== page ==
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Review: Borg vs. McEnroe is game, set … almost a great movie

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Shia LaBeouf, left, and Sverrir Gudnason in Janus Metz's Borg vs McEnroe.

Julie Vrabelova/courtesy of NEON

rating

  • Borg vs. McEnroe
  • Directed by: Janus Metz
  • Written by: Ronnie Sandahl
  • Starring: Shia LaBeouf and Sverrir Gudnason
  • Classification: 14A; 107 minutes

In the days before personality-challenged types such as Roger Federer and Pete Sampras, tennis players were rock stars. They had character, style and mystique – and hair, lots and lots of hair.

With Borg vs McEnroe, an impressionistic, muted deep dive into the 1980 Wimbledon showdown, Danish director Janus Metz offers flashes of that bygone era. But mostly he’s interested in what made the coolly methodical Swedish tennis king Bjorn Borg and the bratty American upstart John McEnroe tick. The lopsided film pays more attention to the former (inhabited by dead-ringer Sverrir Gudnason) than the latter (played by Shia LaBeouf, who oddly avoids the Queens-bred McEnroe’s prominent accent).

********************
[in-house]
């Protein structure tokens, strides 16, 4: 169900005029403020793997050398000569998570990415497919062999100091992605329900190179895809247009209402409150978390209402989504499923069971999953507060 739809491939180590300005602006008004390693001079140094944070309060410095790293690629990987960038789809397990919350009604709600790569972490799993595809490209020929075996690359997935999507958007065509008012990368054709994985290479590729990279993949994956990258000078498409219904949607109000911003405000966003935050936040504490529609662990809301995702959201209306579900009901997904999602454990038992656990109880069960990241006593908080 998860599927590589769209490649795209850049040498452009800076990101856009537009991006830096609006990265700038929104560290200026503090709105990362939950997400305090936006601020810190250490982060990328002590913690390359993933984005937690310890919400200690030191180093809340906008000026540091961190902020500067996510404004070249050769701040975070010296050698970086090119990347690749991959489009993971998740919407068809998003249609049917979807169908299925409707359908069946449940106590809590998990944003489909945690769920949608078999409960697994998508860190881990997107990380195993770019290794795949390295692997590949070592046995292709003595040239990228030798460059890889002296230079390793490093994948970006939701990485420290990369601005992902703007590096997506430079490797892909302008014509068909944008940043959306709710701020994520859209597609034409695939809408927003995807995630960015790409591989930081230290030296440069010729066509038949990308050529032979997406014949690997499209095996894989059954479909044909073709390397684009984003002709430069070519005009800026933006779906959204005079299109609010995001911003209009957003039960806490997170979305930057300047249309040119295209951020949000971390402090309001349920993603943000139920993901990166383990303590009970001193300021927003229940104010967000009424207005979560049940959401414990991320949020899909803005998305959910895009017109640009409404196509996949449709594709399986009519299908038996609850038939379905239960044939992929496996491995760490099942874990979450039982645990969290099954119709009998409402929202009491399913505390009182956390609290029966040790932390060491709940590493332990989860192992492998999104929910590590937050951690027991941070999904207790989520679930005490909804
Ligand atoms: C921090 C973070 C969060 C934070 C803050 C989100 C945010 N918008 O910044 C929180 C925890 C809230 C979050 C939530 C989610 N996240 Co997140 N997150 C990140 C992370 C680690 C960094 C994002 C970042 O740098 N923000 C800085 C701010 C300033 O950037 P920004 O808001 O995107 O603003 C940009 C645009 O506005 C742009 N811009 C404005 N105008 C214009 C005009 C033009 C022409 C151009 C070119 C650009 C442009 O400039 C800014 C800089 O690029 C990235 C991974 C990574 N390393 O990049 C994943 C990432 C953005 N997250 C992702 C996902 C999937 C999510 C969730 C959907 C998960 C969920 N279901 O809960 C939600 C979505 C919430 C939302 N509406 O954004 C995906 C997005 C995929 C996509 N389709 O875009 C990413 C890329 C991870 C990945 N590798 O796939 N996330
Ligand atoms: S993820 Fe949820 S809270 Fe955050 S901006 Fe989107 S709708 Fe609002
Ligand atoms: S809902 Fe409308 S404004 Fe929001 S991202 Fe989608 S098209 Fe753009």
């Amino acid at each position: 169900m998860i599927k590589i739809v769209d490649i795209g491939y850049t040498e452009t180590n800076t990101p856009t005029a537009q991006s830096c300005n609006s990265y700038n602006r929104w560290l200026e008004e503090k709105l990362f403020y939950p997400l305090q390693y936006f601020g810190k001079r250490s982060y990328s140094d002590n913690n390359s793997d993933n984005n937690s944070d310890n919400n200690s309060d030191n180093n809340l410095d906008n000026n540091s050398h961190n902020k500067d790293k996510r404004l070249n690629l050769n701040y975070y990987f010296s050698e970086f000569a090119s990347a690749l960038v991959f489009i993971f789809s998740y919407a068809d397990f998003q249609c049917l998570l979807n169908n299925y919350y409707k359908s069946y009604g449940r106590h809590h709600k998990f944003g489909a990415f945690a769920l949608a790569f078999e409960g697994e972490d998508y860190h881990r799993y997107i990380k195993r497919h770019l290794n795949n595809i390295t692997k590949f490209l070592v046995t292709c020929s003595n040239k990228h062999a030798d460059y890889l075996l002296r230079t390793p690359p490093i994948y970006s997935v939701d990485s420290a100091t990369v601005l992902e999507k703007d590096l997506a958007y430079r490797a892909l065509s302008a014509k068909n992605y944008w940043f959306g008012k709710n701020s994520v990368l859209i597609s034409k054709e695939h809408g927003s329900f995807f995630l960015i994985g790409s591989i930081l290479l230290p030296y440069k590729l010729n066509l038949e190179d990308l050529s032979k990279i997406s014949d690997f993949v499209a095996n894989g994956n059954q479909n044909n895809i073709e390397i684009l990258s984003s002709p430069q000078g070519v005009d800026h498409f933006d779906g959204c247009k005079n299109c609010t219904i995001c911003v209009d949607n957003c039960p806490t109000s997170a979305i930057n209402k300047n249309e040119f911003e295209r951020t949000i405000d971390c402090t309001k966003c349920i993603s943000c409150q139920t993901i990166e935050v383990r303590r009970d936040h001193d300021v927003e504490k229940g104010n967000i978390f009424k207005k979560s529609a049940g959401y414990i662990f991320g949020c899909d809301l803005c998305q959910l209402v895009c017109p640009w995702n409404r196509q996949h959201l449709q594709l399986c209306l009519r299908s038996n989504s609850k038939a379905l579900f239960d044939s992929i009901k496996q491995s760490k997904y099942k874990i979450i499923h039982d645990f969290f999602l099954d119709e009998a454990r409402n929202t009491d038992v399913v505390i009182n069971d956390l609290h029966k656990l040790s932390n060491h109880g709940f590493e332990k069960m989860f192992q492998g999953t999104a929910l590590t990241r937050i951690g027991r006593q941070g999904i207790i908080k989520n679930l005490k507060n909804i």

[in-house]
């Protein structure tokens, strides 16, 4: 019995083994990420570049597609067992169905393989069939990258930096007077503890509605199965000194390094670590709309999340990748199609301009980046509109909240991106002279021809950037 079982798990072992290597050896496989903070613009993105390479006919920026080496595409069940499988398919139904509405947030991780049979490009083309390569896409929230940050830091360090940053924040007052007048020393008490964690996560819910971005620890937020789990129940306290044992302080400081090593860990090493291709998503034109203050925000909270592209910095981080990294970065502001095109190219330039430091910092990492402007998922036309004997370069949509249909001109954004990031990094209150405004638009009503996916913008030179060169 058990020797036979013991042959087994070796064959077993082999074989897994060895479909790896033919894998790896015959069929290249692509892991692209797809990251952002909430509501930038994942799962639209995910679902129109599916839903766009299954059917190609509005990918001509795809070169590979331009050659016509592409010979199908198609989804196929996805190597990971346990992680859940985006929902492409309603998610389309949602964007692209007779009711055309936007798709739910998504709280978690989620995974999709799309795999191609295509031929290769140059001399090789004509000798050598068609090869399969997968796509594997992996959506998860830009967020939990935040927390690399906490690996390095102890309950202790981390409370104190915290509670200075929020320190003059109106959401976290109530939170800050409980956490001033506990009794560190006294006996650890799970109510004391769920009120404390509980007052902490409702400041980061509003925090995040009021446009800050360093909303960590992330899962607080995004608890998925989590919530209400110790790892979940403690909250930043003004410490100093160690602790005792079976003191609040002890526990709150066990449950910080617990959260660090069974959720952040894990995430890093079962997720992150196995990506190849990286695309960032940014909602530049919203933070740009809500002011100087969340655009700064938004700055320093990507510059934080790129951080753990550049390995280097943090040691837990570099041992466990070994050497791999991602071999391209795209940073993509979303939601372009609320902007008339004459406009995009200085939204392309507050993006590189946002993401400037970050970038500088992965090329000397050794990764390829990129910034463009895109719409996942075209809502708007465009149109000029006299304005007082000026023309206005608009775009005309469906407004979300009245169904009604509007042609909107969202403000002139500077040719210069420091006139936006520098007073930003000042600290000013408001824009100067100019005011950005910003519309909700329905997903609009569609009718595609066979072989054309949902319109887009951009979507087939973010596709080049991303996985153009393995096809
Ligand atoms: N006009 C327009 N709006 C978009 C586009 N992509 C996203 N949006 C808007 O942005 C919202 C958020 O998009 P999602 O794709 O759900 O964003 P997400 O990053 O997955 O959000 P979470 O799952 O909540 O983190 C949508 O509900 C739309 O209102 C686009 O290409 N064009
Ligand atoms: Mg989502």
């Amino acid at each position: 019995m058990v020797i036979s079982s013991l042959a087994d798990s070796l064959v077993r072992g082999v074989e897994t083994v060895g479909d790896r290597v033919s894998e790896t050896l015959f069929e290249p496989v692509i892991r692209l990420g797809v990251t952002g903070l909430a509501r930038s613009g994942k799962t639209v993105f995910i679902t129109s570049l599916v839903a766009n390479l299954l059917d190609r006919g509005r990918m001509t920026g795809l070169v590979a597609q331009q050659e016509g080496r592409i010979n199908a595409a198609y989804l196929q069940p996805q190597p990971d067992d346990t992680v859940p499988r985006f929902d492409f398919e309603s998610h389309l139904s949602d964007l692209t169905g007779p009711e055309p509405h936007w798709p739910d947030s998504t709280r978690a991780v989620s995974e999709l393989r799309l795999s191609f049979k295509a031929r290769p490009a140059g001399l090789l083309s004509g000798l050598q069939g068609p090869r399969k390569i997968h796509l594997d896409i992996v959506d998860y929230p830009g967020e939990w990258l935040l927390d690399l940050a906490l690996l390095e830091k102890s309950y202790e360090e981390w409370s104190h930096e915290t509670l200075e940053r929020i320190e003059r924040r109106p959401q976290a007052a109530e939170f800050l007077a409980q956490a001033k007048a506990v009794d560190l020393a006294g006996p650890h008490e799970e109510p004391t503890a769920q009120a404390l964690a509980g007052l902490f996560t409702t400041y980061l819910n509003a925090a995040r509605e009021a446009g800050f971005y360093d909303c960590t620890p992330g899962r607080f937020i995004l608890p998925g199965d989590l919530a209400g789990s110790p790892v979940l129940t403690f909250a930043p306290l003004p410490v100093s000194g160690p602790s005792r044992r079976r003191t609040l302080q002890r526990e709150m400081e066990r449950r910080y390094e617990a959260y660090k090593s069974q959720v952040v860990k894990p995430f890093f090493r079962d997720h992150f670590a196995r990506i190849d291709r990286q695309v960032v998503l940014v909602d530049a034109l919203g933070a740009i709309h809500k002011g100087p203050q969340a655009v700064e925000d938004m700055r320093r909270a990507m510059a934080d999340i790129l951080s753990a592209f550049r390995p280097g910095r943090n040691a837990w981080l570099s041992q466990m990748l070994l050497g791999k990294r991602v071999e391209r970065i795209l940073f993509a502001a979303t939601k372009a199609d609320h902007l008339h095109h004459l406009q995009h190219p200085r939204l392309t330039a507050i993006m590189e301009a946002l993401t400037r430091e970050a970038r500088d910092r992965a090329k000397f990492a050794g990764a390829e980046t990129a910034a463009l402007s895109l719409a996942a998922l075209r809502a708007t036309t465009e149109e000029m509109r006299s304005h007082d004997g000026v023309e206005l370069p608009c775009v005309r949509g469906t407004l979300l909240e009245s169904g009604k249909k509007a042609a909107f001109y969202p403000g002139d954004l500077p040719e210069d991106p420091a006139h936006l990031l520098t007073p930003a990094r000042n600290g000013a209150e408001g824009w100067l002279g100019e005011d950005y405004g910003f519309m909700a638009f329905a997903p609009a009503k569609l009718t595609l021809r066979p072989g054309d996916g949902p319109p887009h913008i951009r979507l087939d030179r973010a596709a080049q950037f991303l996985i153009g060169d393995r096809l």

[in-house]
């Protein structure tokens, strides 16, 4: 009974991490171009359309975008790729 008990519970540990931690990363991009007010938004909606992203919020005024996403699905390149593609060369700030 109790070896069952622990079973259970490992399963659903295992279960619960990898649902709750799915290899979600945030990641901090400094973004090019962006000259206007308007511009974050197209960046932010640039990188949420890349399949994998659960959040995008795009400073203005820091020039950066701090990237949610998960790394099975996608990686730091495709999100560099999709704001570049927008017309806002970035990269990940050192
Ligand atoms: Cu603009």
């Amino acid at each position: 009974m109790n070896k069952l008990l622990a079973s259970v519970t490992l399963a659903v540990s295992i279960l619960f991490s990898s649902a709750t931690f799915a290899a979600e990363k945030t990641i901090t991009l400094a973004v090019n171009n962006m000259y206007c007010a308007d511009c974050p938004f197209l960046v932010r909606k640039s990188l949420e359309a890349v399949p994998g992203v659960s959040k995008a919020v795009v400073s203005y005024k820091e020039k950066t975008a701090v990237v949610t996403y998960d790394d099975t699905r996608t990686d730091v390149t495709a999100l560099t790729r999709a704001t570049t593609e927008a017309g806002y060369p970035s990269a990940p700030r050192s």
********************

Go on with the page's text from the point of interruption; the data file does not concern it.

The study of the icy (and fragile) Borg is fascinating, though. Among other peculiarities, he was obsessed with maintaining a low heart rate. Unfortunately, director Metz was compelled to follow Borg’s lead. The result is a stylish, watchable film, but one with a slow pulse. Game, set and almost a great movie.

Borg vs. McEnroe opens April 13 in Toronto and Vancouver

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